Cecil John Rhodes is buried on top of “Malindidzimu,” in the Matopos. He called the place “Worlds View.” Although to be honest, I know of way better places to view the Matopos.
Roughly translated Malindidzimu means, “Hill of Spirits,” or perhaps more specifically, “Place of Benevolent Spirits.”
The view is pretty good from here.
These two pics, above and below, are taken from a bench soon after the carpark (before the climb to the grave site.)
I couldn’t resist this red tree – I had to get it into the photo somehow!
And of course, when I was up there, had to go to visit old friends! (Above) I just LOVE this tree, although the Russian guy we gave a lift to, was not impressed with what I called a “tree!” I think he probably had more descriptive names in Russian, like “scrub” or “bush!”
If you look carefully, there is a white cross on the top of that hill. It can also be seen at Maleme Dam (a fair distance from World’s View.)
I took this pic just after Silozwe School, on the way to the shops…
Lines of stores such as these above are common in Zimbabwe at “centres” designated for shops by the councils. They open very early and close very late and most often charge exorbitant amounts for their products.
This one above is Silozwe business centre, the school a couple of kilometre up the road.
Its getting cold here now – it’s been about 6 degrees Celcius for a week or more. (That is about 42 F for those of you who use that nomenclature.) That is cold for me! However, the lovely autumn colours begin to show.
I like this photo and I hope someone decides to paint it.
Is held at the Hillside Dams every year, around about this time. Anyone can exhibit and this year, colourful tents added to the very colourful paintings (and other artwork.)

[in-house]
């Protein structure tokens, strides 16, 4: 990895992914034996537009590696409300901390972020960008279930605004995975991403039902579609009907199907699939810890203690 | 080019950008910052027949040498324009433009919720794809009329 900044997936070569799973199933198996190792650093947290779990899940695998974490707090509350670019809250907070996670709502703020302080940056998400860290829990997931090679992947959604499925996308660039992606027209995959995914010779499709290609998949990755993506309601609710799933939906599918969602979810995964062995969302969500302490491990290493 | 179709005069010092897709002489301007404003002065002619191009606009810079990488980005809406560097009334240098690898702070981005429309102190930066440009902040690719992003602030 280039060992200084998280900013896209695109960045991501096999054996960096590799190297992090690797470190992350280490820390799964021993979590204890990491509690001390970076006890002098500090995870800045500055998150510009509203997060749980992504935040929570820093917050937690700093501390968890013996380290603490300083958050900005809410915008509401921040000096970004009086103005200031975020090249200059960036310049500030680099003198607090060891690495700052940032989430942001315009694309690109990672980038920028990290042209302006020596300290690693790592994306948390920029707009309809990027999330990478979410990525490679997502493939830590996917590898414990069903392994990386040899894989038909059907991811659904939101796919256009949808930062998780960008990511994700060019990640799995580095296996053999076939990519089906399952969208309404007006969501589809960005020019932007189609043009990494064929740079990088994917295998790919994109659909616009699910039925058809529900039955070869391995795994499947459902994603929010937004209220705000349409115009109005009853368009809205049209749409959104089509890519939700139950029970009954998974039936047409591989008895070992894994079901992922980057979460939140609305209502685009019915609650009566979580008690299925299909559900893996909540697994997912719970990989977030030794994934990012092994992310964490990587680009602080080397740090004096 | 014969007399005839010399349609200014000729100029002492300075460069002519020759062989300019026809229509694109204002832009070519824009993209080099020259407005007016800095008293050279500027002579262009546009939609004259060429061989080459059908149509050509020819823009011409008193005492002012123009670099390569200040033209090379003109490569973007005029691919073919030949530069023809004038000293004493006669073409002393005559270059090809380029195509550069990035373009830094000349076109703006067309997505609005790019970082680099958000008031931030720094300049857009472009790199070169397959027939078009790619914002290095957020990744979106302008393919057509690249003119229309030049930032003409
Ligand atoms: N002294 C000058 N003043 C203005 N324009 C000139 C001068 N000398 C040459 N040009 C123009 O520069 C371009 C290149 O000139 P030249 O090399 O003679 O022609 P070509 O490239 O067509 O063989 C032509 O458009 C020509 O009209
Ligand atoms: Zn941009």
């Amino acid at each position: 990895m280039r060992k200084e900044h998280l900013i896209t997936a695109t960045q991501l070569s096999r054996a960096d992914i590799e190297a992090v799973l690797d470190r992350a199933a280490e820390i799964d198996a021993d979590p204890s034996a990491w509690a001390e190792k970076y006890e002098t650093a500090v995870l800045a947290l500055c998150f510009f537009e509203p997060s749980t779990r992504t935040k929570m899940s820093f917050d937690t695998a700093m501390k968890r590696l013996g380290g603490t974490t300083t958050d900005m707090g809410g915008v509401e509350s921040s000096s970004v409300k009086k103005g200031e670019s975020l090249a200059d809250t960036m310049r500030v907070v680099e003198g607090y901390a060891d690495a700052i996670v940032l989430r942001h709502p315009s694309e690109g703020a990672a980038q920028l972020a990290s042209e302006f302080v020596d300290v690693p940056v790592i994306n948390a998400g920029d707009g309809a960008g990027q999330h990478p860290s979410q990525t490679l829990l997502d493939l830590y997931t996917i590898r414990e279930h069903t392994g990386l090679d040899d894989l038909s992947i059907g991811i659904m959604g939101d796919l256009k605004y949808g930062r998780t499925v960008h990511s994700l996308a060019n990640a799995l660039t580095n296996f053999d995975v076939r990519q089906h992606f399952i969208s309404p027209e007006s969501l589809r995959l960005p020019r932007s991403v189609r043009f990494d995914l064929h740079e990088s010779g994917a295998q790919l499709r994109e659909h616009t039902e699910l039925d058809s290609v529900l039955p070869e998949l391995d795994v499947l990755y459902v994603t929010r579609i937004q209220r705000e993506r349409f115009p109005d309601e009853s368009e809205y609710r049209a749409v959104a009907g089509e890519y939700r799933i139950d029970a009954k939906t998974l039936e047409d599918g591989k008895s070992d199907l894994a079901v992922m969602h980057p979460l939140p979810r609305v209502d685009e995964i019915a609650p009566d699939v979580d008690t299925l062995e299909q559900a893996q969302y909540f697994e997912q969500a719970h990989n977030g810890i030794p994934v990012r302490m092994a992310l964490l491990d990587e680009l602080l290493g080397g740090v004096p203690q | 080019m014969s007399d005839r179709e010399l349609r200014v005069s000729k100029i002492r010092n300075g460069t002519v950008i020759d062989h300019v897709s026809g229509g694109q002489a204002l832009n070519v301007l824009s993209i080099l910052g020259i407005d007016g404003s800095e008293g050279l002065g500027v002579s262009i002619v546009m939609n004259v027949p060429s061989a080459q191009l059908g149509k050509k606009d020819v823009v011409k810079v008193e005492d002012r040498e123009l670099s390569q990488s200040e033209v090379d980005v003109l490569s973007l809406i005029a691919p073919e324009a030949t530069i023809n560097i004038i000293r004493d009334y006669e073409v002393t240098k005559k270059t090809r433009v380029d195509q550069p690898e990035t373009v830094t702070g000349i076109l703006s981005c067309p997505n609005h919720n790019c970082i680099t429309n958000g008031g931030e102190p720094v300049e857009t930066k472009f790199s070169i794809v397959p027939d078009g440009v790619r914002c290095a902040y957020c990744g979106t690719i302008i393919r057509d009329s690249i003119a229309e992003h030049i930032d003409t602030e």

Luckily the wind didn’t come up this year! Large canvases act as sails in high wind!
Wonderful bright paintings…
So nice to meet up with old friends too.
These awesome wire pieces are interesting.
And this last one (below) is interesting. Its a pity the light was just too strong – but I still like it, and especially in black and white.
I bet the tree faeries live in trees like this…
All those cute little caves!
Bring out my inner monkey!
Two ducks? Or a lady-rock lying on her back!
You tell me!
Weird how many shapes one can see in the rocks in Matopos.
In some light, this rock seems to me to be a grumpy old man’s face!
Ive never seen so many lilies at Mshelele dam. But who cares, it makes a lovely foreground.
These photos are all taken at lunch time, with the bright African sun making my life difficult. So I hid behind a tree to shade the lens.
There is something about a road that enhances photos – makes you wonder where its going, or what is around the next, I guess.
This first one is taken at Mshelele Dam, one of my favourite places in Matopos.
The road is fairly bad here, so stopping for a pic wasnt much effort
I liked the colours in this one, the winter yellows and browns showing now. The gold of the grass is, of course, classic Matabeleland.
Can’t resist that pink tree.
This rock is amazing with that slab hanging off the side! The road passes so close to it, that it towers right over your head.
I loved the late afternoon colours in this pic. taken in Vereeniging near Iscor.
Taken shortly before the one above. I liked the train with the power station in the background.
This cave is a favourite of mine – the climb is less than several others in the area, since the car takes you most of the way!
I was able to visit this old friend of mine on the way to the cave. I hardly ever go past here nowadays, as the road is so bad. I find it more efficient to climb up from the carpark below.
We picked up a Russian guy at the main park gate (described as a ‘visitor to our country’ by the National parks rangers who asked us to give him a lift) – poor bloke, I don’t think he knew what he was letting himself in for! Goggled at us chatting to our favourite trees and taking pics of rocks!